Forms are just Classes

Over and over and over again forums like Stackoverflow see questions about how to access something on a Form, from another Form. These questions have been answered hundreds or thousands of times, but with this post I hope to finally put the question to rest by explaining it so that it “clicks”.

First of all, you are asking the wrong question. The question at its root is actually “How do I access a class property from another class?”. This is because Forms are Just Classes! And buttons, text boxes, datagridviews, etc., are just members of the class.

If you already know how to access properties of one class instance from another, then you can figure the rest out yourself. Stop reading, go fix your problem. And if you have been programming for more than 5 minutes, you should have done such things many times over, even if you don’t realize it.

If you are still reading, here are some examples of how to pass data between forms, with an emphasis on Forms just being classes that happen to allow the operating system to draw them.

Lets define two plain old classes. Box and BoxInfo. Box is for holding Widgets and it has a property to store the number of Widgets it is holding. BoxInfo has a property of type Box. So when we assign a Box instance to BoxInfo, we can get Box’s widget count.

Here is a console application to demonstrate:

using System;
using System.Windows.Forms;

namespace FormsAreClasses
{
    class Program
    {
        static void Main(string[] args)
        {
            Box theBox = new Box();
            theBox.WidgetCount = "42";

            //Create a BoxInfo class instance and assign its "MyBox" property
           // to "theBox" created above.
           BoxInfo theBoxInfo = new BoxInfo();
           theBoxInfo.MyBox = theBox;

           //Demonstrate that we accessed theBox's data
           Console.WriteLine(theBoxInfo.MyBox.WidgetCount);
        }
    }
}

The result looks like this:

FormsAreClassesSH1

But there are a couple of little details I left out… Box and BoxInfo are actually Forms!

using System.Windows.Forms;
namespace FormsAreClasses
{
  public partial class Box : Form
  {
    //Create a TextBox in code instead of drag/drop from toolbox
    public TextBox widgetCountTextBox = new TextBox();

    //Holds how many widgets are in the box.
    //We simply access the TextBox's value.
    //We don't really even need this property, I only added it
    //to hide the fact that we had a TextBox in this class so I could
    //surprise you with "Box" being a Form.
    public string WidgetCount
    {
      get { return widgetCountTextBox.Text; }
      set { widgetCountTextBox.Text = value; }
    }

    public Box()
    {
      InitializeComponent();

      //Adding the textbox to the form since we didn't use
      //the designer.
      this.Controls.Add(widgetCountTextBox);
    }
  }
}
using System;
using System.Drawing;
using System.Windows.Forms;

namespace FormsAreClasses
{
  public partial class BoxInfo : Form
  {
    ///
    /// A public property of type "Box". Box is a Form and
    /// we will maintain a reference to it here.
    ///
    public Box MyBox { get; set; }

    //Create a label to display the number of widgets contained in MyBox
    Label lbl = new Label();

    //A button that will get MyBox's widget count when clicked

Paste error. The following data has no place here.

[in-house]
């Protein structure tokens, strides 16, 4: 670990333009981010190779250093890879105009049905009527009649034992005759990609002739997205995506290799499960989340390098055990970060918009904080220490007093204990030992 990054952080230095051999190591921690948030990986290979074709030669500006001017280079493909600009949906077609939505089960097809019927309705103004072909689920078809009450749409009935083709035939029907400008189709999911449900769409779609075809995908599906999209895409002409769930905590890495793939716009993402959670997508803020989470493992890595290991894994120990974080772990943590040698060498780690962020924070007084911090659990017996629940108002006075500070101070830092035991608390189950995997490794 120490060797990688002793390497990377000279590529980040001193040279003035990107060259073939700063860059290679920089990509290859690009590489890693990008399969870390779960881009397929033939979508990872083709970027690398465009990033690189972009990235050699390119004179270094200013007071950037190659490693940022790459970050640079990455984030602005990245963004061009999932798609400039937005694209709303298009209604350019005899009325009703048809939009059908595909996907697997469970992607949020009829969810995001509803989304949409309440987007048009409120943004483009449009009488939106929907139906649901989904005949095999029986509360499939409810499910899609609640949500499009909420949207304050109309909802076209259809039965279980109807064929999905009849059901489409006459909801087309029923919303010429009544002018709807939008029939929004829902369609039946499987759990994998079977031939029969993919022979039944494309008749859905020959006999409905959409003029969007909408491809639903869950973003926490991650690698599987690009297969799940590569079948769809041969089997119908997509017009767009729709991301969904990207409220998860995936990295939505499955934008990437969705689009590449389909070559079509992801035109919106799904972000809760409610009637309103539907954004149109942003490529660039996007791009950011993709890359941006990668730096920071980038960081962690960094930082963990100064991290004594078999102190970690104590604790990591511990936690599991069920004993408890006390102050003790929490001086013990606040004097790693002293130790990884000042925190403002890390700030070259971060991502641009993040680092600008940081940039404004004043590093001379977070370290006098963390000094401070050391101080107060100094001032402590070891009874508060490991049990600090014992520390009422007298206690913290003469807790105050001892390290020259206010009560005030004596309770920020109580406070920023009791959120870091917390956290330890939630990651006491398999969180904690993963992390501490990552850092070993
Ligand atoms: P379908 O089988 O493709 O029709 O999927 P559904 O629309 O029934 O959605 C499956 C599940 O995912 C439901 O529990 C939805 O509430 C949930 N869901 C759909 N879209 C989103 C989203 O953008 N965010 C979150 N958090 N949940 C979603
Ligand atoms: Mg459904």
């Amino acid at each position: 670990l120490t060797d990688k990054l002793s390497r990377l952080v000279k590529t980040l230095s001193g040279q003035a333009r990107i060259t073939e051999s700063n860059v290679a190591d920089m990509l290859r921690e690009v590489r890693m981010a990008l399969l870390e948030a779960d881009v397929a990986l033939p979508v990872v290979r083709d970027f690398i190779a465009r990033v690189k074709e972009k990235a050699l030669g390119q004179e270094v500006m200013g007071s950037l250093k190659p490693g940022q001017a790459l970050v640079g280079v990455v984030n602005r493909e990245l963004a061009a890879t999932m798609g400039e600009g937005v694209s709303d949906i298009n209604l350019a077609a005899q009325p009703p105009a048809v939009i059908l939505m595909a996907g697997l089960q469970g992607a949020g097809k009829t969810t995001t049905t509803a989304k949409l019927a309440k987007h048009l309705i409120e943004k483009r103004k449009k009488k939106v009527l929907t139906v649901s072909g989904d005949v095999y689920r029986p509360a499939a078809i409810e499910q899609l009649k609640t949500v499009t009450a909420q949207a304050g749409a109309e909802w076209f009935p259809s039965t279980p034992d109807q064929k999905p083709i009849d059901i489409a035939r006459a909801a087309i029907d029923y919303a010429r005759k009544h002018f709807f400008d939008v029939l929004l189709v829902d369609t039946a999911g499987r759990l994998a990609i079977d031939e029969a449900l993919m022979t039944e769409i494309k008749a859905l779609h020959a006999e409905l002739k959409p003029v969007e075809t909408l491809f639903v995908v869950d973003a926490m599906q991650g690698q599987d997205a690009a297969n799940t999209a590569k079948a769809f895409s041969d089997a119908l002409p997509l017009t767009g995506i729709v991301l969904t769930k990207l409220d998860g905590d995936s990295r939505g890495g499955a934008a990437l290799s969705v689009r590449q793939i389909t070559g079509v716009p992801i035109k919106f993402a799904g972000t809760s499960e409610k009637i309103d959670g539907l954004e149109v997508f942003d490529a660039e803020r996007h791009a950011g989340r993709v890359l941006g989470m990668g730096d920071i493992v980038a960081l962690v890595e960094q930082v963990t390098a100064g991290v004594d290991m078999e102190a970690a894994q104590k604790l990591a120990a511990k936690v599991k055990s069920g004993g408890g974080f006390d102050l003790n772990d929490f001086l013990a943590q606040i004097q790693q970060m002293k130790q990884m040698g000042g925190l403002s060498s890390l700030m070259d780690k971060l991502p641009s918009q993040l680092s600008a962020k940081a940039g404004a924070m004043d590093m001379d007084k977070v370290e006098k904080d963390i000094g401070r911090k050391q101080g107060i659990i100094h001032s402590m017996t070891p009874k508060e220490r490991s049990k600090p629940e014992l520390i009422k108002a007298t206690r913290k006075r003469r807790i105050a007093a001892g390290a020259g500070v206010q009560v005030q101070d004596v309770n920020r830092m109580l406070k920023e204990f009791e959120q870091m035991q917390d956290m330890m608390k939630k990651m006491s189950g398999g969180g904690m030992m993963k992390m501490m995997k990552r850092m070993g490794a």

Button btn = new Button();

    public BoxInfo()
    {
      InitializeComponent();

      //Some manual labor to add and position the controls since no
      //designer was used to build the forms.
      btn.Text = "Get Widget Count";
      btn.Width = 200;
      btn.Location = new Point(5, 100);
      this.Controls.Add(btn);

     //Add a click handler to the button
     btn.Click += btn_Click;
     this.Controls.Add(lbl);
    }

    ///
    /// Accesses the reference to Form MyBox to get some data from it,
    /// namely its widget count.
    ///
    void btn_Click(object sender, EventArgs e)
    {
      lbl.Text = MyBox.WidgetCount;

      //This also works because the TextBox is Public
      //lbl.Text = MyBox.widgetCountTextBox.Text;
    }
  }
}

And now we modify the console application just a bit to actually use the forms as forms:

using System;
using System.Windows.Forms;
namespace FormsAreClasses
{
    class Program
    {
        static void Main(string[] args)
        {
            Box theBox = new Box();
            theBox.WidgetCount = "42";

            //Create a BoxInfo class instance and assign its "MyBox" property
            // to "theBox" created above.
            BoxInfo theBoxInfo = new BoxInfo();
            theBoxInfo.MyBox = theBox;

            //Demonstrate that we accessed theBox's data
            Console.WriteLine(theBoxInfo.MyBox.WidgetCount);

            Box thebox = new Box();
            thebox.Show();

            theBoxInfo.MyBox = thebox;
            theBoxInfo.Show();

            Application.Run();
        }
    }
}

Now when I run the program I can type “344” into the Box form’s text box, click the button on BoxInfo form, and see the label display data from Box:

SeeIToldYouFormsAreClasses

This is just one way to pass data around but they all boil down to the same thing. If you want data from another form you must have a reference to that form somehow. Whether you create a new Form() in your first form, or pass a Form instance in the constructor, or provide a property to set (as I have demonstrated here), it all comes down to having reference to the object so you can access its properties. Just like you might do for two classes that aren’t forms.

I hope this helps clear things up. For a slightly different approach and to download and run the sample, see my github repo.

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